|Lexicon MC-12 HD Music and Cinema Processor|
|Home Theater Preamplifiers AV Preamps|
|Written by Andrew Robinson|
|Thursday, 01 May 2008|
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I placed the MC-12 HD in my reference rack between my Bel Canto Ref 1000 mono blocks and my Sony Blu-ray and Toshiba HD DVD players. Since the MC-12 HD has copious amounts of HDMI inputs, I was able to connect all of my associated sources via single runs of UltraLink HDMI cables. Until the MC-12’s arrival, I had been unable to connect all of my gear via HDMI. I often had to run my Dish Network HD DVR via component video cable; kudos to Lexicon for having the appropriate number of connection options.
I also want to point out that, during my time with the MC-12, Lexicon graciously loaned me their monstrous 300-watt per channel ZX-7 amplifier. The ZX-7 goes down in history as being one of the largest amps ever to grace my listing room. It is so large and so powerful that it requires two dedicated 120VAC circuits or a single 230VAC. This type of amp will drive everything and anything, perhaps even your car, but should be installed by a custom installer to ensure the best possible performance. Needless to say, once powered up it was a delight but, for the purposes of this review, I utilized my Bel Canto Ref1000 monos.
Onscreen set-up was simple enough and, while not as elegant-looking as, say, Integra’s or Denon’s menus, they did the job; I had the MC-12 HD set the way I wanted in under an hour. Once you’re done with the internal set-up, the day-to-day livability of the MC-12 couldn’t be easier or more pleasurable. It was one of the few products that didn’t instantly intimidate my guests or my girlfriend.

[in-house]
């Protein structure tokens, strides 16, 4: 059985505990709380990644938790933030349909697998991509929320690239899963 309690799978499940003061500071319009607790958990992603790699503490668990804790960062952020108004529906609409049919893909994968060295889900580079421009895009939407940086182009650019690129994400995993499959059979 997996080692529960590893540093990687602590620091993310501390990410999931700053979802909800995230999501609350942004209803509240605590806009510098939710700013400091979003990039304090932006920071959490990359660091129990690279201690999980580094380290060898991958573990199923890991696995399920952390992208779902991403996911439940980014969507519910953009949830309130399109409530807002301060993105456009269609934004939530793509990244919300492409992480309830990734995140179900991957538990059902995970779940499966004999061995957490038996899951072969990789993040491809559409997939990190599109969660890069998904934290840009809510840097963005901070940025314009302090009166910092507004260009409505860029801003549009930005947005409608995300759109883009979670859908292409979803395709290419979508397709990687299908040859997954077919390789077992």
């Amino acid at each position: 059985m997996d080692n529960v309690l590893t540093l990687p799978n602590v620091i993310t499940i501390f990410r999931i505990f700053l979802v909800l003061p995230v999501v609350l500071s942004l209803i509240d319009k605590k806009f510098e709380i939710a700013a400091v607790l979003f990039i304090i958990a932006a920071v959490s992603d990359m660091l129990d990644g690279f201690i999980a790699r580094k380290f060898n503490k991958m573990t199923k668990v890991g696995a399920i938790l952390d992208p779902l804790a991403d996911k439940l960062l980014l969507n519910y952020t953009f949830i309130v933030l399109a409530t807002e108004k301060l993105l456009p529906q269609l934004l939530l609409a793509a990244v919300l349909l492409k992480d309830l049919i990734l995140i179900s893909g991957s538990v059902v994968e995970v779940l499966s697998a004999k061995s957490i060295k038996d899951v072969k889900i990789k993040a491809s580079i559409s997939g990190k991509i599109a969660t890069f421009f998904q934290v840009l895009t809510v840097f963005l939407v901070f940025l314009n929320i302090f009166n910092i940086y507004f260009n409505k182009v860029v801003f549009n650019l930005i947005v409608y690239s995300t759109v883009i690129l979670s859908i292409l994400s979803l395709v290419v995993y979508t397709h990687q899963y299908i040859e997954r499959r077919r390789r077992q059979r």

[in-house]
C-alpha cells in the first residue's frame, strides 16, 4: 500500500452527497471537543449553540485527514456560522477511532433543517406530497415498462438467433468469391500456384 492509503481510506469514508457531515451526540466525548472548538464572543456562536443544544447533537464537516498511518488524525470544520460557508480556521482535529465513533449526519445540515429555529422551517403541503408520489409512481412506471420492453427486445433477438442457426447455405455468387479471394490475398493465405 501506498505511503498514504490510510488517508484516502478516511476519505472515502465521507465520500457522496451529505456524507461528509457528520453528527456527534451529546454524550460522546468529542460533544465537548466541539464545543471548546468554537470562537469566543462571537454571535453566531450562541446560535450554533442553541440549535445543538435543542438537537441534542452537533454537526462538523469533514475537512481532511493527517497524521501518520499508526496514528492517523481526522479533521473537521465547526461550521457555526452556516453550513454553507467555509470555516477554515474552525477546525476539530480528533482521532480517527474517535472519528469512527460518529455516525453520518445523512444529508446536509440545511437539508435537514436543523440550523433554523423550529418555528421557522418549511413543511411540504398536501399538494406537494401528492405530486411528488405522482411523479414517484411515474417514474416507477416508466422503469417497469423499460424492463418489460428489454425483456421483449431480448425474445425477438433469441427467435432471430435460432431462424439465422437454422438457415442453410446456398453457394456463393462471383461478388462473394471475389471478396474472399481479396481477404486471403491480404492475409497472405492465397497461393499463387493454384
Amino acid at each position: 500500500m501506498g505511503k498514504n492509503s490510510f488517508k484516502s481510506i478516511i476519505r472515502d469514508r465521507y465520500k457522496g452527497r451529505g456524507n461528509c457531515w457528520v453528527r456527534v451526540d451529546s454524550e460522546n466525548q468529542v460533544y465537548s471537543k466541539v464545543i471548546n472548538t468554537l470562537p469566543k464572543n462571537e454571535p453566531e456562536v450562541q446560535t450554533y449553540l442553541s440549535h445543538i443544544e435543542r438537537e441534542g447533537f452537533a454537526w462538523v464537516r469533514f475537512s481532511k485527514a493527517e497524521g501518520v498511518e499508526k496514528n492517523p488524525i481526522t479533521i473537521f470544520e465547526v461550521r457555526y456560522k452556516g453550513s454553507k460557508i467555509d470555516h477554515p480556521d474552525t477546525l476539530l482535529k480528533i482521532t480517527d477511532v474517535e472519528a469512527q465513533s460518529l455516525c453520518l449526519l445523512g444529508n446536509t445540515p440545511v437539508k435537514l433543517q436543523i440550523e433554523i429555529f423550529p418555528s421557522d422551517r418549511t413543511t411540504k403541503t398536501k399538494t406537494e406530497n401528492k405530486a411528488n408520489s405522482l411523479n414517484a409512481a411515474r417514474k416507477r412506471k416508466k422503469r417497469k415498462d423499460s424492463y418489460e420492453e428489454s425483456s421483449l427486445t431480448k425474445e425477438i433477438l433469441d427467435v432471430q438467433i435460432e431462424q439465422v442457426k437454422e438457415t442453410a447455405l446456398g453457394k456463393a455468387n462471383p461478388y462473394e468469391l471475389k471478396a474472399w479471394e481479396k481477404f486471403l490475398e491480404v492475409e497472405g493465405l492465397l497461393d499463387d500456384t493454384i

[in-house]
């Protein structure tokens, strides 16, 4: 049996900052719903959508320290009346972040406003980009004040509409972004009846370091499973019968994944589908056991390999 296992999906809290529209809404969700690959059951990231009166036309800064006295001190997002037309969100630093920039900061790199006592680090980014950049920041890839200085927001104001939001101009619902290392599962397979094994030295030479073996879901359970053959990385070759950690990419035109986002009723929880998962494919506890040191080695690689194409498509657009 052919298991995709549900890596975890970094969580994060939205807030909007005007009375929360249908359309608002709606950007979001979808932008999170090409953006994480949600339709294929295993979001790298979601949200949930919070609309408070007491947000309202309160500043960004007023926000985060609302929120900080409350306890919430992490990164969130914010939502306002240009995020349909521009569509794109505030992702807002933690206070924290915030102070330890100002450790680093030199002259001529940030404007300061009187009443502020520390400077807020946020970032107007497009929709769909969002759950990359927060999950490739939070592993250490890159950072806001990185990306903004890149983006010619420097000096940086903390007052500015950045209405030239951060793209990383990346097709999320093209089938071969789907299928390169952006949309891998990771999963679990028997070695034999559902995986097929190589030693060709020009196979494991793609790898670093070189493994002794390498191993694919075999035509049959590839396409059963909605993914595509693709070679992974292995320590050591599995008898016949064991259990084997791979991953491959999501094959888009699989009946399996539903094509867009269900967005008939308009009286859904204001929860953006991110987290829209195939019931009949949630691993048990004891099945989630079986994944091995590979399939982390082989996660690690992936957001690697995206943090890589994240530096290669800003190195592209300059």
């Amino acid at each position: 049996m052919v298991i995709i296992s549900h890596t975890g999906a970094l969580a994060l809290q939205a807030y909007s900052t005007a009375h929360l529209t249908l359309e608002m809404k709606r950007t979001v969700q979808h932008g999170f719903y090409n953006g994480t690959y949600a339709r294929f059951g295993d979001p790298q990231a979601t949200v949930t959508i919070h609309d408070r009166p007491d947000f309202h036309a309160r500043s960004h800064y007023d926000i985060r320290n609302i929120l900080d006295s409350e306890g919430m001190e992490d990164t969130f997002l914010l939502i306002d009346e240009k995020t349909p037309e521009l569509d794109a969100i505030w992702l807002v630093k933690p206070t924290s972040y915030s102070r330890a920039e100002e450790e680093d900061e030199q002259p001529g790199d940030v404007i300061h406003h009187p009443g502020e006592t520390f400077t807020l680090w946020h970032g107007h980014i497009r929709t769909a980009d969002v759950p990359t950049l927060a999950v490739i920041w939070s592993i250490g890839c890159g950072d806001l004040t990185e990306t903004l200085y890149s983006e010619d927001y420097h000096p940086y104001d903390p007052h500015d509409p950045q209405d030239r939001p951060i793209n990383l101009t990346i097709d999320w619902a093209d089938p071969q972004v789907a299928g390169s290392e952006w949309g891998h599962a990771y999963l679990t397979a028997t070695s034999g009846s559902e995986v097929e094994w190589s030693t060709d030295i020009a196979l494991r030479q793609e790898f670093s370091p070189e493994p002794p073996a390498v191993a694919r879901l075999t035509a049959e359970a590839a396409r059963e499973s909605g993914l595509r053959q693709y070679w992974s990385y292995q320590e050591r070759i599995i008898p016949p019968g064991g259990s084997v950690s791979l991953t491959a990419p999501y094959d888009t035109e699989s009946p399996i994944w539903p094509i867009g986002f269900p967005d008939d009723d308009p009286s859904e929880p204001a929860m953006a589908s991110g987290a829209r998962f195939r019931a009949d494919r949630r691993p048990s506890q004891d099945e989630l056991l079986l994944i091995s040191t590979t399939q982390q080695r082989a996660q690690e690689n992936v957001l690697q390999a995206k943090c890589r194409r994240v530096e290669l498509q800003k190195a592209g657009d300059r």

I ended my set-up with the optional calibration microphones Lexicon supplied for me. The four small microphones plug into the rear of the MC-12 and are placed on mini-spider-like tripods in your primary listening positions. From there, it’s best if you operate the automatic procedures via remote from another room if possible. The MC-12 generates a series of tones that inform the processor of your speakers’ capabilities, as well as their placement in the room. It offers several room correction options that can be set and/or customized, then programmed to each source. Supremely cool, but I have to say the auto EQ Lexicon offers is not as dramatic in its results as, for example, my reference, Audyssey EQ. This said, and after talking with Andrew Clark, vice-president of Product Management at Harman, I now understand why.
Here is Andrew’s response to why the Lexicon MC-12 HD doesn’t feature an Audyssey EQ or one that takes more drastic measures in correcting problem room nodes and anomalies: “The MC-12 system was designed to have minimal impact on the sonic characteristics/signature of the loudspeakers being used. Our research found that many prospective customers wanted an EQ system that would fix the significant problems in the room, but not radically alter the character of the sound quality they bought. That way, Revel, B&W or whatever speakers people are using will still sound like the speakers they fell in love with in the demo room.”
After running through the auto EQ set-up, I can say that, while not as dramatic as the Audyssey EQ, the effects are still welcome and appropriate, improving the sound quality for the better across the board. However, the MC-12 is clearly a processor designed to be at the heart of a true dedicated room, with proper acoustical treatments and dimensions. When used in that environment, the MC-12’s EQ is much more effective and the results are more dramatic.
It is a testament to how approachable this high-end product truly is that I was able to navigate my way through the MC-12 HD’s set-up and integrate it into my reference system and my office system as well. However, if I were purchasing the MC-12 HD for my system, I would let my custom installer or Lexicon dealer handle the set-up, especially if I was planning on using it in conjunction with the ZX-7 power amp.